In the post-experiment survey, we asked participants to provide any comments they had about the game in general, if they enjoyed playing it and whether they had any suggestions for further improvement. Seven participants mentioned that the enemies within the game are too hard to avoid and/or that it should be possible to attack them. Four participants stated that the choice of character did not make any difference for them and that the neutral character and the male character are too similar to each other. Three participants expressed their dislike about the music and visual style of the game. In terms of game logic, three participants were unhappy with the way scores were earned and they felt it would be more motivational, if not only collected coins would give points but also getting higher with the character, as an additional reward. A few participants stated that they would have enjoyed playing the game more, if it was possible for them to change the sensitivity of the character reacting to the tilting of the tablet.
Conclusion And Future Work
In this paper, we presented MoodJumper, an Android mobile game that allows players to change specific game settings to their preferred settings, therefore enabling the systematic study of user preference and the impact of congruency between a setting and user preference on gaming performance. Preference for user settings have not previously been examined in detail and, to our knowledge, preferences of users with a history of mood disorders have not been studied at all. Yet, with increasing demands on mental health services and games for health being developed in order to partially address these demands, investigations of user preferences are much needed. Based on previous literature showing that mood affects preferences for specific colors, music, and vertical movement direction, user preferences for these settings were studied here in a group of users with and without a history of self-reported mood disorder.
The preliminary results show that the majority of participants of both groups (with or without a self-reported history of mood disorder) prefer the dark and colored layout setting. The majority of participants in both groups wanted the character to move upwards and preferred the music on. We did not observe any statistically significant differences between the results of female and male participants. This represents a first indication that history of mood disorder does not affect user preferences for game interface settings. More studies are needed to examine the game interface preferences of users affected by mood disorder at the time of engaging with the game.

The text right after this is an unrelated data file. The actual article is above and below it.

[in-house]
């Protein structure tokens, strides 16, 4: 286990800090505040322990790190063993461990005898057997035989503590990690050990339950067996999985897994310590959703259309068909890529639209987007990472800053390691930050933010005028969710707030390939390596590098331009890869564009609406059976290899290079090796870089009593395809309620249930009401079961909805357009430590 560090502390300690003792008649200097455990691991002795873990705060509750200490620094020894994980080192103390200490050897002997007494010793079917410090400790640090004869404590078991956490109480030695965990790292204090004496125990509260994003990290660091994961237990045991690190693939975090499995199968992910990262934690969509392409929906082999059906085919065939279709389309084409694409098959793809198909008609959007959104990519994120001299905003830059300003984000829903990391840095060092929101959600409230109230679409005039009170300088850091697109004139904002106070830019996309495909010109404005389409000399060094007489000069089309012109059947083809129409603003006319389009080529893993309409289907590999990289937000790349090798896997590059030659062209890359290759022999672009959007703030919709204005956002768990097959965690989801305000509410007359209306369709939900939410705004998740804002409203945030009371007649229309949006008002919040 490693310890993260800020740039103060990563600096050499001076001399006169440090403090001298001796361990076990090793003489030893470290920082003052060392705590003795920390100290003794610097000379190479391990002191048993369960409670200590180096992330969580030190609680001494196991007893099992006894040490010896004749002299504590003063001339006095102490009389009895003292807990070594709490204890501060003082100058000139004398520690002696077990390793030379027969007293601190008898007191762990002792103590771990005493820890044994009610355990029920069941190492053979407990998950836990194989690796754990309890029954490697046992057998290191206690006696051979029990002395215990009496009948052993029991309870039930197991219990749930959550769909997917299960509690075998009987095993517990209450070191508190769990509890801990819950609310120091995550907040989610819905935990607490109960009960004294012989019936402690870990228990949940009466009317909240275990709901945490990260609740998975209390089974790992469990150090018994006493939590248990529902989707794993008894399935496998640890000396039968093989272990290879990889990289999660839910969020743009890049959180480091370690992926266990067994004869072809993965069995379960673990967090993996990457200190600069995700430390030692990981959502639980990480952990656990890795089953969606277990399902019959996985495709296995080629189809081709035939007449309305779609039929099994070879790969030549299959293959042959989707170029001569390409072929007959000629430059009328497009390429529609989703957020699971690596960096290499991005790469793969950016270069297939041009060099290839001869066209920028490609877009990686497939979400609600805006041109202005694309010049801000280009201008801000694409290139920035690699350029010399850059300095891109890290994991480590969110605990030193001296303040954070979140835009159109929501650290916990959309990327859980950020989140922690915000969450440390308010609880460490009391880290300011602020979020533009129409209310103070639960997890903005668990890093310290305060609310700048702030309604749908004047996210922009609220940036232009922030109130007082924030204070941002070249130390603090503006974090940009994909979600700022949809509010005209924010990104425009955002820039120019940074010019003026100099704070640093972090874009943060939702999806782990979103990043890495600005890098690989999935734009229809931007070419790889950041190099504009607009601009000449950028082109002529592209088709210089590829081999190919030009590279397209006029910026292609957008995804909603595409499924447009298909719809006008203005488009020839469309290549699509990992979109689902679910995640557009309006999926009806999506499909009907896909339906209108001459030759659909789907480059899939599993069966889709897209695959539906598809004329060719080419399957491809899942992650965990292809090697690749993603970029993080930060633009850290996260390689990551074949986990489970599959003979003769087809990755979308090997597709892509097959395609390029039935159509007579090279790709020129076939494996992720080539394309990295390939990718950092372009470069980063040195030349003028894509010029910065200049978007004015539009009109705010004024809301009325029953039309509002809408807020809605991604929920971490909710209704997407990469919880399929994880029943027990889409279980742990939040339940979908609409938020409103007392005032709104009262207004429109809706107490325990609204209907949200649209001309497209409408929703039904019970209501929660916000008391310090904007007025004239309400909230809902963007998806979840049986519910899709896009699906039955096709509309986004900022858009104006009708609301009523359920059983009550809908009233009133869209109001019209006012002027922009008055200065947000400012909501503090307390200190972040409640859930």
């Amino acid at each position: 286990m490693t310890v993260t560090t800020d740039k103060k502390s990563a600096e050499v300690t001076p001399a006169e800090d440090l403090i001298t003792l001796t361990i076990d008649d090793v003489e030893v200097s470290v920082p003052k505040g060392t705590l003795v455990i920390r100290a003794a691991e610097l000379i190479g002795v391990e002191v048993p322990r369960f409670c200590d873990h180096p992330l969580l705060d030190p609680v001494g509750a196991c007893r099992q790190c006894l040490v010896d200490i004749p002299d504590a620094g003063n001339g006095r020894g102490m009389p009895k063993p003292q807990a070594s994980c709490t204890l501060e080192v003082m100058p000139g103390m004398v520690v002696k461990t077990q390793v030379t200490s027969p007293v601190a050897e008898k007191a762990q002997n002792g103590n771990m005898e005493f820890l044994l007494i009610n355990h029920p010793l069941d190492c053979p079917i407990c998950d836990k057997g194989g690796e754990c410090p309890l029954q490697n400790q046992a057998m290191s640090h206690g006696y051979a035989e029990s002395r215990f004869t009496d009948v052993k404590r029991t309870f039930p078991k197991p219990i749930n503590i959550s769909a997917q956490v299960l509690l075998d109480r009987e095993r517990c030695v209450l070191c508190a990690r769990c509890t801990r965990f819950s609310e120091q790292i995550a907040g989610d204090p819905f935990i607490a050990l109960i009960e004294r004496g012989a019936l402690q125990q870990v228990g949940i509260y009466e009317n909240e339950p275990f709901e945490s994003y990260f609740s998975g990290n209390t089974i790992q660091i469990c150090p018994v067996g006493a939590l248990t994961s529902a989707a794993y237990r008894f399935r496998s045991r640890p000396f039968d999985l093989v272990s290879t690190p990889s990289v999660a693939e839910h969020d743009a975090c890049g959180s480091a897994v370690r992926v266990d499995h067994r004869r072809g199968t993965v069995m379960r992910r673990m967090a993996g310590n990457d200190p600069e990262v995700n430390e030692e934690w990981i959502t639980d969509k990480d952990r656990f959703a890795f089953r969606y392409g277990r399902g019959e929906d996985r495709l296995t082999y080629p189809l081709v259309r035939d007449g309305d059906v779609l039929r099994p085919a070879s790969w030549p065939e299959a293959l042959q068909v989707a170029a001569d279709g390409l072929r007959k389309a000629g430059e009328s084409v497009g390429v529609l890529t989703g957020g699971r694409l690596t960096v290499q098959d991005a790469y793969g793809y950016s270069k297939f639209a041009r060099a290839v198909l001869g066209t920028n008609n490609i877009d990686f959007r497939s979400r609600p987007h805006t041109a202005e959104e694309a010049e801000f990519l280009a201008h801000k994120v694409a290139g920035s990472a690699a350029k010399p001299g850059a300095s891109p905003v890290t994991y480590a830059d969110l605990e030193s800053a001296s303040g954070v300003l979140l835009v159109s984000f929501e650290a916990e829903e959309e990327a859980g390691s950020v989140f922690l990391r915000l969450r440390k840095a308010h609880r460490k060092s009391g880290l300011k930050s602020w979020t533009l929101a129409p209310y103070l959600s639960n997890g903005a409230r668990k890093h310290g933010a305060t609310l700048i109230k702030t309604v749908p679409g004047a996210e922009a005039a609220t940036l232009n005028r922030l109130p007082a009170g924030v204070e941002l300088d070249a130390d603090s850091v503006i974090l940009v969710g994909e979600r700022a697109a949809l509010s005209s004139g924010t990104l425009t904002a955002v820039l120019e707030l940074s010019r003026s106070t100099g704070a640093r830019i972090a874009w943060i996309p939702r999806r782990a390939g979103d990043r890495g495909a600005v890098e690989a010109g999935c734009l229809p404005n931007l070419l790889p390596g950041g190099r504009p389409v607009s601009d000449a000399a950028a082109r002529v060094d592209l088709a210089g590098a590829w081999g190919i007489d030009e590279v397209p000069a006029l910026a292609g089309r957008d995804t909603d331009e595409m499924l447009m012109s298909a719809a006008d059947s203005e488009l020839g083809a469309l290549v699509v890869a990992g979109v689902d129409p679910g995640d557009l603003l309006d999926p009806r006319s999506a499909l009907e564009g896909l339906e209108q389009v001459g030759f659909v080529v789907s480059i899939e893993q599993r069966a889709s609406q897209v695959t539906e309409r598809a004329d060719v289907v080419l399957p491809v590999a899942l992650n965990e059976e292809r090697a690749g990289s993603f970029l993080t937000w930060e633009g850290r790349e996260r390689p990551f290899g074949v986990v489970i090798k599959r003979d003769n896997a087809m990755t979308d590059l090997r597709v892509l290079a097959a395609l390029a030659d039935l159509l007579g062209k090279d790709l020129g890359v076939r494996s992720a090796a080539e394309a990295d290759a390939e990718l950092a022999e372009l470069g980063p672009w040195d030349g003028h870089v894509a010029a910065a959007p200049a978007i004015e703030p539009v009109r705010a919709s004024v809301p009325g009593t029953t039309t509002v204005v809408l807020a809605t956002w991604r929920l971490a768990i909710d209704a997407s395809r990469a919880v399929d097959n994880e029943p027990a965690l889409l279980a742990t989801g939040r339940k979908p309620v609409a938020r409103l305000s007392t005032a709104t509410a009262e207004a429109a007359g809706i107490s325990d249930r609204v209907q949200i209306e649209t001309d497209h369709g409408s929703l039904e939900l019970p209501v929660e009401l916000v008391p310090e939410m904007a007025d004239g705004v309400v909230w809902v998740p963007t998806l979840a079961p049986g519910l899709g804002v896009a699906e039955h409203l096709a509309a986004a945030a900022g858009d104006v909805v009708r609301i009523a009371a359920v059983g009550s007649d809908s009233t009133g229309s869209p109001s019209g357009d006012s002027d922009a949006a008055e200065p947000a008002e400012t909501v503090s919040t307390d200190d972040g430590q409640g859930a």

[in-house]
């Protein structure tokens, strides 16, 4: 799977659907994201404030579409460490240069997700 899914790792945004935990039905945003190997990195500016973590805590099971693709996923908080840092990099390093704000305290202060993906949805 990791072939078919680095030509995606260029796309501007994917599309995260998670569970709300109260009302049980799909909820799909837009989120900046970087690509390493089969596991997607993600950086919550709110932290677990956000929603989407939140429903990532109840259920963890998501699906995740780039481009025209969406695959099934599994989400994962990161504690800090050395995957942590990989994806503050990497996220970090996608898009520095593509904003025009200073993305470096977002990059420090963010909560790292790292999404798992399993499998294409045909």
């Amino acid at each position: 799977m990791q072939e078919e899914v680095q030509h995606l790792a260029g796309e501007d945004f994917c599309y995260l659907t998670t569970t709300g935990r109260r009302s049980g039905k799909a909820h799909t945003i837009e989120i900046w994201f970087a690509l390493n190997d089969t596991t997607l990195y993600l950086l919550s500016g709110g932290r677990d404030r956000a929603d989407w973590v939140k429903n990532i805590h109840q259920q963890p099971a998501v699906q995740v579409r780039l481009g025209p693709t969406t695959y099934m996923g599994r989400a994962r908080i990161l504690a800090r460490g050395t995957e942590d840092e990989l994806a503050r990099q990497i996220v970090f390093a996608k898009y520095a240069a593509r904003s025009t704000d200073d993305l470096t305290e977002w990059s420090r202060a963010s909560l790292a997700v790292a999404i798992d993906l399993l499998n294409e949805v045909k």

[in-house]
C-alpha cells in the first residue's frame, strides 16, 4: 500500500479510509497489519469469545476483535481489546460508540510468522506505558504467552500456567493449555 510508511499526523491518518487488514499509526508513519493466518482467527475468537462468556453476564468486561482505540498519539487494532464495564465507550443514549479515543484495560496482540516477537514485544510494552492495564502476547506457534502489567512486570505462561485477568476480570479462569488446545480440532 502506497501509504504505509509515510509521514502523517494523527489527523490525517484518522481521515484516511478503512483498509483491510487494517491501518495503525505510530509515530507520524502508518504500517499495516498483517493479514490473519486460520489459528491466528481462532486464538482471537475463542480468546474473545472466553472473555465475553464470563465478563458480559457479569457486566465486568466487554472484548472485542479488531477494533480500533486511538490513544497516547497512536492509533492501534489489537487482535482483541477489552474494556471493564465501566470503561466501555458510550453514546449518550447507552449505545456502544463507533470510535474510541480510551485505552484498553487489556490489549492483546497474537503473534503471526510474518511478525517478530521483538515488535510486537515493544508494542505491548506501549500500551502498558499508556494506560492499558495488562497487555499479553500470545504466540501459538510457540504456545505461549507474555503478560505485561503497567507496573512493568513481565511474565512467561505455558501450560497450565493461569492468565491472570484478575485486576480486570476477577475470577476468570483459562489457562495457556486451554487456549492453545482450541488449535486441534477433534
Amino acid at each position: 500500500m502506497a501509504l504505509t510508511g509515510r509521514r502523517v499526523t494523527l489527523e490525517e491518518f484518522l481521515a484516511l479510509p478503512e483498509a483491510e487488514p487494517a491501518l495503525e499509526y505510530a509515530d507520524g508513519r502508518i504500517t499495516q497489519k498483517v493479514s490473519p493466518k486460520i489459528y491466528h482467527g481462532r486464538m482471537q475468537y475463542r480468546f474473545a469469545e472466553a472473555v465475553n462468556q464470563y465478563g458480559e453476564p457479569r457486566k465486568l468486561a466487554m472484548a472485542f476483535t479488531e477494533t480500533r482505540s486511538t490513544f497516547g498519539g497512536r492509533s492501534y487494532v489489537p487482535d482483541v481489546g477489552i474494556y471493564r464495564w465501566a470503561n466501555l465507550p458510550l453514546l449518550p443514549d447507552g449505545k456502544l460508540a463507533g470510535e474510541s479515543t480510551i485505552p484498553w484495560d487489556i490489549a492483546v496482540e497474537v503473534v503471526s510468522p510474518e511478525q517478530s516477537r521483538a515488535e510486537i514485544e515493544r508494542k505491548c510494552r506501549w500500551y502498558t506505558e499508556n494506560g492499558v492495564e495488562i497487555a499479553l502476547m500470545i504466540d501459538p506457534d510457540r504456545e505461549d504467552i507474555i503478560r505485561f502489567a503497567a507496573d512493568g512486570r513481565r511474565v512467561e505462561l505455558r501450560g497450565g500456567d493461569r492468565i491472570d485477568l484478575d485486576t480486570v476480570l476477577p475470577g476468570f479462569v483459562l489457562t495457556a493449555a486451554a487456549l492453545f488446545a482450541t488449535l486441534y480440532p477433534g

Future plans include improvements to the music and visual appeal of the characters, personalization options of MoodJumper based on user preference, gaming habits, frequency of play and more in-depth examination of players' engagement with the game. Further, a larger evaluation study with general population as well as people who have been diagnosed with mood disorder (as opposed to self-reported history) will be conducted. The systematic study of game interface preferences in users with mood disorder constitutes a vital step in being able to harness the potential power of games for supporting mental health. We believe our research paves the way for the systematic design of full-fledged therapeutic games for maximizing the engagement of people with mood disorder.
The datasets generated for this study are available on request to the corresponding author.
All authors have had scientific contribution into this work (including design, implementation, evaluation, and write up phases), especially the first two authors, who had the most amount of contribution.
Funding was received from Unitec Institute of Technology to hire a research assistant for this work.
Conflict of Interest Statement
The authors declare that the research was conducted in the absence of any commercial or financial relationships that could be construed as a potential conflict of interest.
The handling editor declared a shared affiliation, though no other collaboration, with one of the authors NB at time of review.
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Keywords: game design, mood disorder, user preferences, user study, user interface design
Citation: Baghaei N, Hach S, Liang H-N and Brucker M (2019) MoodJumper: An Exploration of Game Interface Preferences in Users With/Out Mood Disorder. Front. Public Health 7:220. doi: 10.3389/fpubh.2019.00220
Received: 19 May 2019; Accepted: 23 July 2019;
Published: 08 August 2019.
Edited by:Farhad Mehdipour, Otago Polytechnic, New Zealand
Reviewed by:Steven Demets, Quant ICT, Belgium
Masoud Shakiba, Techtorium NZIIT, New Zealand
Ari Aharari, Sojo University, Japan
Copyright © 2019 Baghaei, Hach, Liang and Brucker. This is an open-access article distributed under the terms of the Creative Commons Attribution License (CC BY). The use, distribution or reproduction in other forums is permitted, provided the original author(s) and the copyright owner(s) are credited and that the original publication in this journal is cited, in accordance with accepted academic practice. No use, distribution or reproduction is permitted which does not comply with these terms.
*Correspondence: Nilufar Baghaei, firstname.lastname@example.org